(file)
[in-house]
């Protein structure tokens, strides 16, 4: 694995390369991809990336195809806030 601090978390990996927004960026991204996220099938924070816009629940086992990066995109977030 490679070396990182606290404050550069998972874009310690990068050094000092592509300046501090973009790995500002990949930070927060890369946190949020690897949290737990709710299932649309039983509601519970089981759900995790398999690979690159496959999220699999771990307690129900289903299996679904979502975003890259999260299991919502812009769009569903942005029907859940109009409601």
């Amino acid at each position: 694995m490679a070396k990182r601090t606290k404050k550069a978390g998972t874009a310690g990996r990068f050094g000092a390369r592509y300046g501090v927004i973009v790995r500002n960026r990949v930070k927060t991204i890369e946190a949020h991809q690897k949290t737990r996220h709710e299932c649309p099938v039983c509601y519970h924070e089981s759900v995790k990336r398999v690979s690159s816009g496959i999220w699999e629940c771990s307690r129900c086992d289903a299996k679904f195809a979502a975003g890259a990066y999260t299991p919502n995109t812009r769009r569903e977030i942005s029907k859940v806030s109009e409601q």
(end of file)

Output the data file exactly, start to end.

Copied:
[in-house]
């Protein structure tokens, strides 16, 4: 694995390369991809990336195809806030 601090978390990996927004960026991204996220099938924070816009629940086992990066995109977030 490679070396990182606290404050550069998972874009310690990068050094000092592509300046501090973009790995500002990949930070927060890369946190949020690897949290737990709710299932649309039983509601519970089981759900995790398999690979690159496959999220699999771990307690129900289903299996679904979502975003890259999260299991919502812009769009569903942005029907859940109009409601």
């Amino acid at each position: 694995m490679a070396k990182r601090t606290k404050k550069a978390g998972t874009a310690g990996r990068f050094g000092a390369r592509y300046g501090v927004i973009v790995r500002n960026r990949v930070k927060t991204i890369e946190a949020h991809q690897k949290t737990r996220h709710e299932c649309p099938v039983c509601y519970h924070e089981s759900v995790k990336r398999v690979s690159s816009g496959i999220w699999e629940c771990s307690r129900c086992d289903a299996k679904f195809a979502a975003g890259a990066y999260t299991p919502n995109t812009r769009r569903e977030i942005s029907k859940v806030s109009e409601q």